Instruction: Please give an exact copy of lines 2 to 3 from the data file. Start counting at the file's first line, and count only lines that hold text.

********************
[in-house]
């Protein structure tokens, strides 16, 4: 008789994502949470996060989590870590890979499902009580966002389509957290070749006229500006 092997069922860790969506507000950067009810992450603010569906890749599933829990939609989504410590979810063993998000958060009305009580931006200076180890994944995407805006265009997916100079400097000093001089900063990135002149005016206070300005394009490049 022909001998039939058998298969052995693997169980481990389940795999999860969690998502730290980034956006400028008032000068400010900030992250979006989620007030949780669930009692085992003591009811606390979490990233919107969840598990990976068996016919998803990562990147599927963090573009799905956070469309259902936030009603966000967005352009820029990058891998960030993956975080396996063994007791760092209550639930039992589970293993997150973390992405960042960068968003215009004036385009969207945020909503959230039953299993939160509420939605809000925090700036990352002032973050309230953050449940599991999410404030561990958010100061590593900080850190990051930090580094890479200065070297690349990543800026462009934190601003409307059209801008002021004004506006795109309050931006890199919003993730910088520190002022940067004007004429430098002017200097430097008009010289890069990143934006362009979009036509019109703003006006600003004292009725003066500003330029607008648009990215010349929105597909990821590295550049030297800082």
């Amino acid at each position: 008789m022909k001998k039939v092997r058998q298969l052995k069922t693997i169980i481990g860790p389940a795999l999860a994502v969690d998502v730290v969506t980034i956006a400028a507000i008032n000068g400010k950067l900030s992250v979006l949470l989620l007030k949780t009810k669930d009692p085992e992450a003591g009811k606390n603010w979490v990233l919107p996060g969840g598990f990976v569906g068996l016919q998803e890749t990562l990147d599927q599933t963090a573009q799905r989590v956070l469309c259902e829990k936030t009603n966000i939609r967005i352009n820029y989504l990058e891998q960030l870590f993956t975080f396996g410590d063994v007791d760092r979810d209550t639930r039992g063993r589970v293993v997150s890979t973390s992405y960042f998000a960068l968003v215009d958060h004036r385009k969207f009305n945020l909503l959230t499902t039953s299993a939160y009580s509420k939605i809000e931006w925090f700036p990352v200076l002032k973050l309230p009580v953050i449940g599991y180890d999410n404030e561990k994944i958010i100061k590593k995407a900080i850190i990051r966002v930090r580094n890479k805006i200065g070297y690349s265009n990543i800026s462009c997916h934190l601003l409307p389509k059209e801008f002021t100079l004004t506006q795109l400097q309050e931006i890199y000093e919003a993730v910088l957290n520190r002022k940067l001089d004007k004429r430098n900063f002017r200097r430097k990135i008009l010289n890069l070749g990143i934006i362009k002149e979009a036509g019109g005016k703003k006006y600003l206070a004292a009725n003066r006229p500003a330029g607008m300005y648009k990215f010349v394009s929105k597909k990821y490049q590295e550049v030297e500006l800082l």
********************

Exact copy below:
């Protein structure tokens, strides 16, 4: 008789994502949470996060989590870590890979499902009580966002389509957290070749006229500006 092997069922860790969506507000950067009810992450603010569906890749599933829990939609989504410590979810063993998000958060009305009580931006200076180890994944995407805006265009997916100079400097000093001089900063990135002149005016206070300005394009490049 022909001998039939058998298969052995693997169980481990389940795999999860969690998502730290980034956006400028008032000068400010900030992250979006989620007030949780669930009692085992003591009811606390979490990233919107969840598990990976068996016919998803990562990147599927963090573009799905956070469309259902936030009603966000967005352009820029990058891998960030993956975080396996063994007791760092209550639930039992589970293993997150973390992405960042960068968003215009004036385009969207945020909503959230039953299993939160509420939605809000925090700036990352002032973050309230953050449940599991999410404030561990958010100061590593900080850190990051930090580094890479200065070297690349990543800026462009934190601003409307059209801008002021004004506006795109309050931006890199919003993730910088520190002022940067004007004429430098002017200097430097008009010289890069990143934006362009979009036509019109703003006006600003004292009725003066500003330029607008648009990215010349929105597909990821590295550049030297800082």
């Amino acid at each position: 008789m022909k001998k039939v092997r058998q298969l052995k069922t693997i169980i481990g860790p389940a795999l999860a994502v969690d998502v730290v969506t980034i956006a400028a507000i008032n000068g400010k950067l900030s992250v979006l949470l989620l007030k949780t009810k669930d009692p085992e992450a003591g009811k606390n603010w979490v990233l919107p996060g969840g598990f990976v569906g068996l016919q998803e890749t990562l990147d599927q599933t963090a573009q799905r989590v956070l469309c259902e829990k936030t009603n966000i939609r967005i352009n820029y989504l990058e891998q960030l870590f993956t975080f396996g410590d063994v007791d760092r979810d209550t639930r039992g063993r589970v293993v997150s890979t973390s992405y960042f998000a960068l968003v215009d958060h004036r385009k969207f009305n945020l909503l959230t499902t039953s299993a939160y009580s509420k939605i809000e931006w925090f700036p990352v200076l002032k973050l309230p009580v953050i449940g599991y180890d999410n404030e561990k994944i958010i100061k590593k995407a900080i850190i990051r966002v930090r580094n890479k805006i200065g070297y690349s265009n990543i800026s462009c997916h934190l601003l409307p389509k059209e801008f002021t100079l004004t506006q795109l400097q309050e931006i890199y000093e919003a993730v910088l957290n520190r002022k940067l001089d004007k004429r430098n900063f002017r200097r430097k990135i008009l010289n890069l070749g990143i934006i362009k002149e979009a036509g019109g005016k703003k006006y600003l206070a004292a009725n003066r006229p500003a330029g607008m300005y648009k990215f010349v394009s929105k597909k990821y490049q590295e550049v030297e500006l800082l």